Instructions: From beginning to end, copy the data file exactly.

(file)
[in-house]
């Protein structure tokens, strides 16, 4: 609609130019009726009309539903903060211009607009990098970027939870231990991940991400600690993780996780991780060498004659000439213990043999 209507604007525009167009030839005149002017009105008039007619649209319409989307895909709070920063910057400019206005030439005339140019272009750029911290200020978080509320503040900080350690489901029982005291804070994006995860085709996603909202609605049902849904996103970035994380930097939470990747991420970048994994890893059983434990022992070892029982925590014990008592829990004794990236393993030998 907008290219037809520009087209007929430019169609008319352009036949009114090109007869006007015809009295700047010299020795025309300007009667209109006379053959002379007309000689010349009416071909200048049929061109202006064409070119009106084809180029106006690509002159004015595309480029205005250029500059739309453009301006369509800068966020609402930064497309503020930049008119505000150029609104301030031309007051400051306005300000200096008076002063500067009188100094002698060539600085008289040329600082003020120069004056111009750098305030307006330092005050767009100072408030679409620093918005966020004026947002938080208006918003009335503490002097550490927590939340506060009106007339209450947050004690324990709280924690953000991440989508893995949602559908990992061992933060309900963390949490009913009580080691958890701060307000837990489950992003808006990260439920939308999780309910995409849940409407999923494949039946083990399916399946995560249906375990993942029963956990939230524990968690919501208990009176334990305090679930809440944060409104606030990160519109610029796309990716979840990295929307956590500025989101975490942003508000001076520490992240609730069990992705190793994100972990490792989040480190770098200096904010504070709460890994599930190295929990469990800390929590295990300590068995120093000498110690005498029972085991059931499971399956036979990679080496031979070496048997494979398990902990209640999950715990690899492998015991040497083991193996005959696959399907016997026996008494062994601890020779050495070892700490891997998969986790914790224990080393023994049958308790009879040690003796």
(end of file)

[in-house]
């Protein structure tokens, strides 16, 4: 609609130019009726009309539903903060211009607009990098970027939870231990991940991400600690993780996780991780060498004659000439213990043999 209507604007525009167009030839005149002017009105008039007619649209319409989307895909709070920063910057400019206005030439005339140019272009750029911290200020978080509320503040900080350690489901029982005291804070994006995860085709996603909202609605049902849904996103970035994380930097939470990747991420970048994994890893059983434990022992070892029982925590014990008592829990004794990236393993030998 907008290219037809520009087209007929430019169609008319352009036949009114090109007869006007015809009295700047010299020795025309300007009667209109006379053959002379007309000689010349009416071909200048049929061109202006064409070119009106084809180029106006690509002159004015595309480029205005250029500059739309453009301006369509800068966020609402930064497309503020930049008119505000150029609104301030031309007051400051306005300000200096008076002063500067009188100094002698060539600085008289040329600082003020120069004056111009750098305030307006330092005050767009100072408030679409620093918005966020004026947002938080208006918003009335503490002097550490927590939340506060009106007339209450947050004690324990709280924690953000991440989508893995949602559908990992061992933060309900963390949490009913009580080691958890701060307000837990489950992003808006990260439920939308999780309910995409849940409407999923494949039946083990399916399946995560249906375990993942029963956990939230524990968690919501208990009176334990305090679930809440944060409104606030990160519109610029796309990716979840990295929307956590500025989101975490942003508000001076520490992240609730069990992705190793994100972990490792989040480190770098200096904010504070709460890994599930190295929990469990800390929590295990300590068995120093000498110690005498029972085991059931499971399956036979990679080496031979070496048997494979398990902990209640999950715990690899492998015991040497083991193996005959696959399907016997026996008494062994601890020779050495070892700490891997998969986790914790224990080393023994049958308790009879040690003796």